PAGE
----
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    It's the wide track coupled with a narrow ski stance. Just takes more rider input, especially when switching from a machine with a 13.5" wide track with a 43" ski stance, to a machine with a 20" track and a 37" stance that weighs like 200lbs more.

  6. #6
    Member Adventure's Avatar
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    Yes the combination of the 2 add to the problem. Just a thought; the new mountain ski doos have a wider ski but it's off set to the inside so the spindle doesn't mount in the middle of the ski. This way the ski can be wider with out making the over all ski stance outside to outside any wider. I wonder if these skis could be put on the SUV but put the left on the right and right on the left. This would set the ski stance a couple inches wider. These skis are also dual keeled so may help the poor steering issue as well.

  7. #7
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    That's a good thought Adventure.

    Here's one thing I thought of, but never persued. According to the specs the TUV uses the same front suspension as the SUV (the call it the SUV Trailing Arm), but the TUV has a 38.8" ski stance, while the SUV has a 35.4" ski stance. (these are 2005 specs)

    So, I wonder if you could put TUV radius arms on a SUV and get the wider ski stance?

    I'm sure that isn't all that is different, but maybe it is. That is as far as I looked into it. The only problems I could see running into would be not having enough adjustment to set your toe afterwards.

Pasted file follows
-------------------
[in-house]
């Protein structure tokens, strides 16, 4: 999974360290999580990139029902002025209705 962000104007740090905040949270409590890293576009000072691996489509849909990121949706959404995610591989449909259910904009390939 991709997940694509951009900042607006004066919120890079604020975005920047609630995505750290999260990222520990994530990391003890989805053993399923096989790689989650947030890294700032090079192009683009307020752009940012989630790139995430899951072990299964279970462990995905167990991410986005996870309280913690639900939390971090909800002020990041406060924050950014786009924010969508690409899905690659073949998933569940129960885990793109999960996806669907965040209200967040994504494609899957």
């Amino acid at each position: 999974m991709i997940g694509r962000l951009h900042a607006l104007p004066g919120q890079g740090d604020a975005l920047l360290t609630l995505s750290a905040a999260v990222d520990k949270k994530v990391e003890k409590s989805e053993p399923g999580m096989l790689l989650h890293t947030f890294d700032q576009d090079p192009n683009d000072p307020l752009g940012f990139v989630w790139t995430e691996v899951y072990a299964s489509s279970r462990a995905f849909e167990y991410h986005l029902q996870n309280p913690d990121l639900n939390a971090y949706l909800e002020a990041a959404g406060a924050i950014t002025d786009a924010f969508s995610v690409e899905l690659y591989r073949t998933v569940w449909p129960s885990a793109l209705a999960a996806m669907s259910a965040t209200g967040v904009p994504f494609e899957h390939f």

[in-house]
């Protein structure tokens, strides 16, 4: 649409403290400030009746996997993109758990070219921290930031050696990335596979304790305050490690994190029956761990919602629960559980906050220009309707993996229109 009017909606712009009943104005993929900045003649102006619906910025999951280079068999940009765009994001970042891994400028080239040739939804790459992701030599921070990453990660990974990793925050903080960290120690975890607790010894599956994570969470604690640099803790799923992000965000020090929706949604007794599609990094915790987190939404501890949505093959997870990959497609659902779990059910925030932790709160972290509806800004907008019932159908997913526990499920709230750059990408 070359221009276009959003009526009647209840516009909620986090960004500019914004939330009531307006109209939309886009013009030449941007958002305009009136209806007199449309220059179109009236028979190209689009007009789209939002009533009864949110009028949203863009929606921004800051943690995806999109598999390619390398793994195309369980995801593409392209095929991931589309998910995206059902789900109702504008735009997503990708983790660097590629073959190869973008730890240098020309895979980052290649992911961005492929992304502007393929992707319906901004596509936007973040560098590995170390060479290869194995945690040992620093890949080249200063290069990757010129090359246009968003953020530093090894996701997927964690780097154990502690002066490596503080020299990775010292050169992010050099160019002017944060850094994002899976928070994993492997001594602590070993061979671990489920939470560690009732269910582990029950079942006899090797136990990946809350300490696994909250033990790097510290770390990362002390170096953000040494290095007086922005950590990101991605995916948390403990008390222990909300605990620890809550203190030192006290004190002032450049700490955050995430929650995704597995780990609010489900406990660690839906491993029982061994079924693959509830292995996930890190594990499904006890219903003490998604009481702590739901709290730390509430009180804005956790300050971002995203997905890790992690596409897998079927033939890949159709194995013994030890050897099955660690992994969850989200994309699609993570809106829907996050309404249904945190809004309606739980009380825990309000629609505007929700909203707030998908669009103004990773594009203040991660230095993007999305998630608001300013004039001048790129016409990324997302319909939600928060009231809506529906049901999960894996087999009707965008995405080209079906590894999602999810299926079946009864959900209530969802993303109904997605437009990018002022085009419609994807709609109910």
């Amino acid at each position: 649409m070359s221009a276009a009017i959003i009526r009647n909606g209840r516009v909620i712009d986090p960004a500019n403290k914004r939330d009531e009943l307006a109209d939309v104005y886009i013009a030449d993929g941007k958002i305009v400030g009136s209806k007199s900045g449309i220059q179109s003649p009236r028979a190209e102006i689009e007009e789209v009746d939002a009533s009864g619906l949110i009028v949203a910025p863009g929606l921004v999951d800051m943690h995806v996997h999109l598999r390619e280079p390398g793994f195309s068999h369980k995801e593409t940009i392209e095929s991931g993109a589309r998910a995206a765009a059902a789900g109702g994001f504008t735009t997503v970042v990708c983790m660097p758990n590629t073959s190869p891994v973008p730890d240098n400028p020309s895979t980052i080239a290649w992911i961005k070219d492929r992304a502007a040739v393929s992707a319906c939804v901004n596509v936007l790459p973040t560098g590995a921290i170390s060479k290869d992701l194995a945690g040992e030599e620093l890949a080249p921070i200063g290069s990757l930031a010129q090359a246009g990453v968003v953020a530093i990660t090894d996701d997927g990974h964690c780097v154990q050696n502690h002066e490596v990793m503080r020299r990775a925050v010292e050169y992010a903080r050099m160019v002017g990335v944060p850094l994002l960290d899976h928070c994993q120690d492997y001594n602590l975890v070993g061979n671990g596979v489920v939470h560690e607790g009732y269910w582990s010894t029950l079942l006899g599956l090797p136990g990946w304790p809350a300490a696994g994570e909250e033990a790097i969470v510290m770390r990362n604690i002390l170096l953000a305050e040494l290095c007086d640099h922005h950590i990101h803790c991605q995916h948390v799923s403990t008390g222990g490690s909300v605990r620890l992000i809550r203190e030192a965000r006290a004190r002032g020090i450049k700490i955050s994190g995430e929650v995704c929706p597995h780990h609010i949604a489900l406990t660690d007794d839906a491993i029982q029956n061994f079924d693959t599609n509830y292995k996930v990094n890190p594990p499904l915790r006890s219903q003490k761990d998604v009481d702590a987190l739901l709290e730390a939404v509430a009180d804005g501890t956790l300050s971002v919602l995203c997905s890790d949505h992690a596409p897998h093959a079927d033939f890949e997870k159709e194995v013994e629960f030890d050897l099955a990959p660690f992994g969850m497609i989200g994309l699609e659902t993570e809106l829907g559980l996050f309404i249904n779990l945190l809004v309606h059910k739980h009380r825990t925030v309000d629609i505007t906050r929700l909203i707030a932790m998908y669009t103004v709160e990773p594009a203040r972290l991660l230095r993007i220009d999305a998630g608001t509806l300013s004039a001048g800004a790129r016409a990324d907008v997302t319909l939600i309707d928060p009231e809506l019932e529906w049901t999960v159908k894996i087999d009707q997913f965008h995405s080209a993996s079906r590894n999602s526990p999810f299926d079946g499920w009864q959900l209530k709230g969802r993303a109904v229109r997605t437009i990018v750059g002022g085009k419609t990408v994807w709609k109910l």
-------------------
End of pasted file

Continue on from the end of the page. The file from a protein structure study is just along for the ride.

I know on the old Polaris's you could get 'widening kits', and that's all it was, was longer radius arms if I remember correctly.

    It's really not that bad, just not as stable as some machines.

  8. #8
    Member Adventure's Avatar
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    Thumbs up

    There should be plenty of those mountains around to try the ski swap and see how it works before you spend money on them. I don't have a vivid picture in my mind as to the mountings but would think they'd be the same or at least adaptable.

    The radius arm idea is a good chance too and longer tie rods should be available or can be made. Everyone has a set of left handed taps right?

  9. #9

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    I Have used the skidoo for work on transmission power lines all over the state. We used four of them during the time we conducted our maintenance. They are excellent machines.
    Thayno